Saturday, 3 August 2013

Spinning in the Grease

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Full of promise - and dirt!
When I first heard the term 'Spinning in the Grease', I thought how quaint it sounded.
The term is used to describe the process of spinning with raw, greasy fleece - straight off the sheeps back.

The story began, strangely enough, when my son asked me to take him out driving.  He has his preliminary license - this means that although he has passed his drivers test, he still needs 24 hours of supervised driving within 6 months in order to get his 'proper' license.  I think this is a fabulous idea.  It means our young drivers are experienced when they drive by themselves for the first time.  However, I find the whole process of supervising a young driver to be enormously stressful.  My foot is constantly pressing the floor of the car, looking for an imaginary brake pedal and I'm as jumpy as a box of frogs.

During the drive, we happened to pass my local spinning shop so I directed him to pull over for little bit of calming retail therapy and we browsed through the shop together.  I started chatting to the owner and mentioned that I was a complete beginner and I was looking for the best roving to spin.  In her opinion - and who am I to doubt, she spins at the Royal Agricultural Show so she knows her stuff,  far and away, the best stuff for a beginner is 'greasy wool'.   She showed me some fleece and it definitely felt greasy, sticky and dirty.  She mentioned that the grease helps it to stick together making the spinning much easier for a beginner.  The fleece doesn't 'run away' from you and you have more control.  It was also much, much cheaper.  I had been looking at the 'clean' stuff at $81 a kilo and I ended up with 1.2kg of fleece for $18.  Dirt has its advantages.  First you spin - then you clean.  How very thrifty.

I was much calmer on the drive home with my fleece keeping me company.

There is a problem though - it stinks.  Really badly - unpleasantly so.

I was initially banned from spinning in the lounge room due to the farmyard hues but spinning in my little craft room was worse.  It was also much grubbier than I had imagined.  I keep having to pull out all manner of debris and I now feel on intimate terms with my fleece and the sheep is must have come from (I have named him Errol).  Errol the corridale, has lived a typical farm life and this evidence keeps ending up on my lap.  The lanolin in the fleece is meant to be very good for your hands though, making them smooth and lovely albeit that they retain the faint whiff of ovine life.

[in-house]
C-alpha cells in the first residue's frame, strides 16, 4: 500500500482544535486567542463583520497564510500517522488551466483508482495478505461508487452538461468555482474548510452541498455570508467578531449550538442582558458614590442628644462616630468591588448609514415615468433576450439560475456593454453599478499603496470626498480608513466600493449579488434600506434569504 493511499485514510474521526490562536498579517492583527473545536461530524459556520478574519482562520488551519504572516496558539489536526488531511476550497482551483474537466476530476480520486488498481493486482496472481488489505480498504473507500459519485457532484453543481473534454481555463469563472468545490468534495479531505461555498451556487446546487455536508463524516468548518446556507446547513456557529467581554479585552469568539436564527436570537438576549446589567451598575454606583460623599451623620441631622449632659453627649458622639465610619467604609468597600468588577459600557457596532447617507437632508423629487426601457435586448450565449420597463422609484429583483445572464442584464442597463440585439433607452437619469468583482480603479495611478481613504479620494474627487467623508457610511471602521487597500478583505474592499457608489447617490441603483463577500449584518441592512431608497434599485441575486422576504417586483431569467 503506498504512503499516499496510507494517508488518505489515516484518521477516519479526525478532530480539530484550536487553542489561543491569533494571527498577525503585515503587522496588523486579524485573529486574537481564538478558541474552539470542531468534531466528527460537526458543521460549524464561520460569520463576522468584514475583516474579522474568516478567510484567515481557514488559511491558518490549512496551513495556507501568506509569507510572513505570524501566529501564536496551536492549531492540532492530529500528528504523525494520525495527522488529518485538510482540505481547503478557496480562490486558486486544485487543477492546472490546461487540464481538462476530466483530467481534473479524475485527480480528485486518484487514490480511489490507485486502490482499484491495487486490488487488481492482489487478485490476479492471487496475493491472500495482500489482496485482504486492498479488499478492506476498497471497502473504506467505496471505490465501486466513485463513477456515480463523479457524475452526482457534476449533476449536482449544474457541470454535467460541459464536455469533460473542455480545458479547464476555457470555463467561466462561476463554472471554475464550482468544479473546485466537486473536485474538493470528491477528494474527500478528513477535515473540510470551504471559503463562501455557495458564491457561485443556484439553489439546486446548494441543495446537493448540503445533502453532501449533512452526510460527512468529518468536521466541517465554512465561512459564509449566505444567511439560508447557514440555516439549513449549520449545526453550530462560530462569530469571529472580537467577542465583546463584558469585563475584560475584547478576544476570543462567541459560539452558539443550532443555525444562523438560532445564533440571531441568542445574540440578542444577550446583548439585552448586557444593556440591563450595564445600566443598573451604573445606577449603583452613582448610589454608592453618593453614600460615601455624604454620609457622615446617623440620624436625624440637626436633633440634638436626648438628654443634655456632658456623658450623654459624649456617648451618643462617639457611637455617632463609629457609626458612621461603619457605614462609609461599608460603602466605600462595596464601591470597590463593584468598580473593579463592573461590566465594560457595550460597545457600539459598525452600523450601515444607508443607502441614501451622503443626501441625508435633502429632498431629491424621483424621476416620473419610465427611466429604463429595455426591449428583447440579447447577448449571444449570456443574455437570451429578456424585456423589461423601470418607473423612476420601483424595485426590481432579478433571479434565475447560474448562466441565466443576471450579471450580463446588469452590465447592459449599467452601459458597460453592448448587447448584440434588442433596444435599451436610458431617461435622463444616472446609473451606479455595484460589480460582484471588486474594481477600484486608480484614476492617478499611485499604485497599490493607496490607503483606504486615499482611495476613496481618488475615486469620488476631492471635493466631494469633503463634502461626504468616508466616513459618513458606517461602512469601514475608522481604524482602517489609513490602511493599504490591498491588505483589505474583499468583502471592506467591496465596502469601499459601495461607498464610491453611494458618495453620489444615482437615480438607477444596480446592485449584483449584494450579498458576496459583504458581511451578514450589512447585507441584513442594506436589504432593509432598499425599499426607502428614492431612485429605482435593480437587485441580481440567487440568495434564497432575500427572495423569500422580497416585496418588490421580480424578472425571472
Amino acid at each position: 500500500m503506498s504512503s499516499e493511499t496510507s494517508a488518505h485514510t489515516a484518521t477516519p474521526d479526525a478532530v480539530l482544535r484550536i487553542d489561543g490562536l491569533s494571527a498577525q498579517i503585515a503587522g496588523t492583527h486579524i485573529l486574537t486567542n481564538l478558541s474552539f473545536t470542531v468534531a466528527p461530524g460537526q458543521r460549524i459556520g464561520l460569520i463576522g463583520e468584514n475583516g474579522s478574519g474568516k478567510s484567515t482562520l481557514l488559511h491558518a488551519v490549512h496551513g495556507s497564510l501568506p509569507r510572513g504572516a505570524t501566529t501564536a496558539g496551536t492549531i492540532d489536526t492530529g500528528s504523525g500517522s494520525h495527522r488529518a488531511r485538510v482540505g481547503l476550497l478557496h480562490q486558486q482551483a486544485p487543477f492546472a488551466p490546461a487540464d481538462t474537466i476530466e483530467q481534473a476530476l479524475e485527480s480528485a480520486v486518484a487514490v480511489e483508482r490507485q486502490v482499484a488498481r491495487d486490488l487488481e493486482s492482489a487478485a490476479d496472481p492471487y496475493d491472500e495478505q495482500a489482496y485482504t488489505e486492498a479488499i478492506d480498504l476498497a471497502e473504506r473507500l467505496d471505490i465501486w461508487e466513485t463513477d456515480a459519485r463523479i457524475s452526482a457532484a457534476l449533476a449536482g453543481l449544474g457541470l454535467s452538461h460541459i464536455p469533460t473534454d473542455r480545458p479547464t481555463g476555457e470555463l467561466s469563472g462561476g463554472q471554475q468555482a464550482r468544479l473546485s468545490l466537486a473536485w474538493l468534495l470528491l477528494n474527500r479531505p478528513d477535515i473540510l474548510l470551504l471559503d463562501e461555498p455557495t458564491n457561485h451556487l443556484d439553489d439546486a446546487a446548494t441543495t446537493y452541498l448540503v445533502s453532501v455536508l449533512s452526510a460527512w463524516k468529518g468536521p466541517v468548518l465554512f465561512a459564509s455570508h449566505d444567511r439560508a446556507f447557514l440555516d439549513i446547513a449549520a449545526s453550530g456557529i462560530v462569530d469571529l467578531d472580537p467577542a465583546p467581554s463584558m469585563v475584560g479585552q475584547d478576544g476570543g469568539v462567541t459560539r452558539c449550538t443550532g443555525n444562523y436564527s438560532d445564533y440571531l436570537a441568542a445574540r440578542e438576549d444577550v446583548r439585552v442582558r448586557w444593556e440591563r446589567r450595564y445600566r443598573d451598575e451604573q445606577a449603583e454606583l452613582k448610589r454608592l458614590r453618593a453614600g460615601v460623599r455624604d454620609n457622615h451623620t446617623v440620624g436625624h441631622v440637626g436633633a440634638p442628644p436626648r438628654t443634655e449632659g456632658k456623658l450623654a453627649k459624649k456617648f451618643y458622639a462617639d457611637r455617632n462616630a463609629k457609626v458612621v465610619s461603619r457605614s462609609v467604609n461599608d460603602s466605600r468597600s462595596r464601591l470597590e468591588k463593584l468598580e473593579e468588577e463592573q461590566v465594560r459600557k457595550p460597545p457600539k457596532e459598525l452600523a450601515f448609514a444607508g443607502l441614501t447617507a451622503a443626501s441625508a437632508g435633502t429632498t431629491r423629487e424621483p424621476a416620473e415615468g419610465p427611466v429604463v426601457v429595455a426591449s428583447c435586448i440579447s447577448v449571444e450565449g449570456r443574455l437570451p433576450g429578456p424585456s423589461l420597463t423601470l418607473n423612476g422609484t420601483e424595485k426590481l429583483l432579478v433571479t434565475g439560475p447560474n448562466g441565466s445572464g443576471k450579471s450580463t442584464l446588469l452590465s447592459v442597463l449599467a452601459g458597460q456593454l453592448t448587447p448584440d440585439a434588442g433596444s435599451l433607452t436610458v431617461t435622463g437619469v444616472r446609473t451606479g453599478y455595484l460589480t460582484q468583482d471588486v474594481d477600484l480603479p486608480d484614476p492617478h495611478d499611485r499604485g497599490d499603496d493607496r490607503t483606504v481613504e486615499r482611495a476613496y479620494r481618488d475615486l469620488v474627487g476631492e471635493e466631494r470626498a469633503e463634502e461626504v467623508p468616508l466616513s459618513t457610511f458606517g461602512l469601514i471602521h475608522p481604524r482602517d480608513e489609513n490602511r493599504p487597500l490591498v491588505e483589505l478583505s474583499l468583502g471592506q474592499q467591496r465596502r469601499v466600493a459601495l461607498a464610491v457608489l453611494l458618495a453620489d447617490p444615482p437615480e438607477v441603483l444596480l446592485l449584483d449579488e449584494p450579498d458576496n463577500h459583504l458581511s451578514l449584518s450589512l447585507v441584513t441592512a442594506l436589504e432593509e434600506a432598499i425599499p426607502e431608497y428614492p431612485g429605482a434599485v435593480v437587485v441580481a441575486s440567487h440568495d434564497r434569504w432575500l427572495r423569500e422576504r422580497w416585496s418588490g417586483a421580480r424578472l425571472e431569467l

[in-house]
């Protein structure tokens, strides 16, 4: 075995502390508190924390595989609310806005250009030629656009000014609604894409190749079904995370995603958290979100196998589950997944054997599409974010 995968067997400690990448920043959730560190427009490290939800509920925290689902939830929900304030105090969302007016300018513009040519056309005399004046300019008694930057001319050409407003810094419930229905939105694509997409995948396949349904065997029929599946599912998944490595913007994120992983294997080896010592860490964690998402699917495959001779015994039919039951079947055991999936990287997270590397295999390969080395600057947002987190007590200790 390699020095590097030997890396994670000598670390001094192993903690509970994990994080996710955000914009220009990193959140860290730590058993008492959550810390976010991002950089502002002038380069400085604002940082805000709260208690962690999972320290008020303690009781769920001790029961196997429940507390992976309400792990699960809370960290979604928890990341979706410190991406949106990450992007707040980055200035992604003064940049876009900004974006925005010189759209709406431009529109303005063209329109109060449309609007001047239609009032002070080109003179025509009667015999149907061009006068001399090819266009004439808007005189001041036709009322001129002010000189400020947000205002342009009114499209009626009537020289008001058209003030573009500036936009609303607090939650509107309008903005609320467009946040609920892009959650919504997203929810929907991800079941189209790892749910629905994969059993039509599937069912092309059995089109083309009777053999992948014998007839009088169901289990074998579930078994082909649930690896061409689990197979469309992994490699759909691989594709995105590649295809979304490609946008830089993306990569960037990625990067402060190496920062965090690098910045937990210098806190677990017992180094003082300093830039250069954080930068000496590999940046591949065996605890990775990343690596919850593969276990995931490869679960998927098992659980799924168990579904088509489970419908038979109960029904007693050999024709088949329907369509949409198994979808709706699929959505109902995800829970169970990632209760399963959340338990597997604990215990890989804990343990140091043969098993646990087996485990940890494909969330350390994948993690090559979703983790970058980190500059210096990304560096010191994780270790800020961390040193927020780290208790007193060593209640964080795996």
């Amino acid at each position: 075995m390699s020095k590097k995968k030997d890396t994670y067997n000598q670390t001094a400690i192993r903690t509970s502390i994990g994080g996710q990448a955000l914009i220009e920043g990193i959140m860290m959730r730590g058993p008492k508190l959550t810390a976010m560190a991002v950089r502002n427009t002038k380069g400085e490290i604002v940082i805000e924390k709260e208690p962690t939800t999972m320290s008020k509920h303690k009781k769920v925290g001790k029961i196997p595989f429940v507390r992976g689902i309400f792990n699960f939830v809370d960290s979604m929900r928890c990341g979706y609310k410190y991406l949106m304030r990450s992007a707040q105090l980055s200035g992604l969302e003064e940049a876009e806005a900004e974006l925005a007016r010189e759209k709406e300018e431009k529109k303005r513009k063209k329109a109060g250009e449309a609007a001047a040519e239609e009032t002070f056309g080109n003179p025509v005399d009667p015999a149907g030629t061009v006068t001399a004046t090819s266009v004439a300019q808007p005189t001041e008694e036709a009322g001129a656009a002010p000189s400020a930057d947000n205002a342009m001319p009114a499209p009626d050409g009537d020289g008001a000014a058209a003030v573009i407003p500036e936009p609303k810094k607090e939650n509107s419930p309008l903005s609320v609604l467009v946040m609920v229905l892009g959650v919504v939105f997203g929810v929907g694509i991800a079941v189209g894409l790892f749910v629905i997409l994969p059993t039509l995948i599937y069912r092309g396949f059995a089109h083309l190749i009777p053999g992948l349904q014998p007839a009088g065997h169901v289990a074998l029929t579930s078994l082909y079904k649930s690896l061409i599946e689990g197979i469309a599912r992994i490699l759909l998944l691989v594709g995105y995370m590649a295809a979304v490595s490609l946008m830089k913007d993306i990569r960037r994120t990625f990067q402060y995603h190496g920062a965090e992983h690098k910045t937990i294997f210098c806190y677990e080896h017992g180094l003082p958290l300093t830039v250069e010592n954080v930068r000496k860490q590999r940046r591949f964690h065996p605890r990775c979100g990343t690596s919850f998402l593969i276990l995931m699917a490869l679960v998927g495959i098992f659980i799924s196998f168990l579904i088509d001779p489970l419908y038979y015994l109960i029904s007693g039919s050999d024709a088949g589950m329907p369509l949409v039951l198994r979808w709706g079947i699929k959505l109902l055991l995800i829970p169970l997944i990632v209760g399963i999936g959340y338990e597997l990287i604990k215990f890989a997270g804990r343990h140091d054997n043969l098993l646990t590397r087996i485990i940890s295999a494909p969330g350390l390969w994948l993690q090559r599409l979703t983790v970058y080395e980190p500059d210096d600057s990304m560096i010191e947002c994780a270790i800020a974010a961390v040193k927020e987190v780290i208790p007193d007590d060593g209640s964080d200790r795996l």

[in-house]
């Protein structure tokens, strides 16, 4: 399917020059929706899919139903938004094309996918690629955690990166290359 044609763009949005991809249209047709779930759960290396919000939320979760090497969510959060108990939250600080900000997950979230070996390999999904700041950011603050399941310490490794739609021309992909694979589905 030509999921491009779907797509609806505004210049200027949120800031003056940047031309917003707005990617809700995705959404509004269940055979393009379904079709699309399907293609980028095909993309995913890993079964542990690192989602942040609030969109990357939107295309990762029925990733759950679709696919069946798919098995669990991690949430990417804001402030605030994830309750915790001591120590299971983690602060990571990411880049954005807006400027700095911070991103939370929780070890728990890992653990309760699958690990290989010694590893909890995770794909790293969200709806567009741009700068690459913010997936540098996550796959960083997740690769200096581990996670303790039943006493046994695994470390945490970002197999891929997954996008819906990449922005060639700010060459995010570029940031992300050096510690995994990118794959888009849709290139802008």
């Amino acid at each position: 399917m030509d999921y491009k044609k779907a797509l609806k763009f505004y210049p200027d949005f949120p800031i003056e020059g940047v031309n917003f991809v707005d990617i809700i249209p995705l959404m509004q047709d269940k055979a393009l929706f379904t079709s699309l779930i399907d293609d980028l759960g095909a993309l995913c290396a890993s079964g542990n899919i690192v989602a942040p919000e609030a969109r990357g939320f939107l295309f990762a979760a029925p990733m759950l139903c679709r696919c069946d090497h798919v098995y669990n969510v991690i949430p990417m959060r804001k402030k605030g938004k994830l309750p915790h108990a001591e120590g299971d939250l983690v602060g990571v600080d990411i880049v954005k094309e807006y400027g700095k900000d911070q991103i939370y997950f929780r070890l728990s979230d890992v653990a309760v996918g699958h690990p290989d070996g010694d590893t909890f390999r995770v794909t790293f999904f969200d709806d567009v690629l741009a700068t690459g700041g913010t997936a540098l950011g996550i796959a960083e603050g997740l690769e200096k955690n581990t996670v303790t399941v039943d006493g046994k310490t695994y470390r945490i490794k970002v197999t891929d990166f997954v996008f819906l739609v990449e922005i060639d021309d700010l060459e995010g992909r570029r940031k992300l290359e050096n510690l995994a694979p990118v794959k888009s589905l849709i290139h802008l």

The look of the water that the wool was washed in says it all ... 
There is something unrefined and unpolished about spinning in the grease.  It's how spinning must have started but I am not sure it's for me.  I honestly can't stand the smell.  For some time I have been grumbling about the smell of our dog and how unpleasant it is. Now, I have gone and added a sheep to the mix and it's all a bit too much.  

I was surprised though at how soft it became once it was cleaned - but it still smelled, only now it was more like a sheep that had been to the hairdressers.  The water instantly went the colour of builders tea and when I tipped it out, a muddy sludge was left on the bottom. Maybe the softness was comparative - it was truly disgusting to start with so any improvement would be substantial.

I do appreciate that it's a fantastic life skill and if we ever ended up with nothing in our lives but a sheep, I think I could clothe my family but I think this method is a little too 'raw' for me so I will wash the fleece first and then see how I go.  That's for another day though - I have to air the house out first. I can't see the  point in spinning when I can't stand the smell of the fleece and I have to psych myself up to use it.  Sorry Errol - I'm not sure that my tetanus boost is up to date so let's try another method.  

Happy odour-free spinning,
Louise

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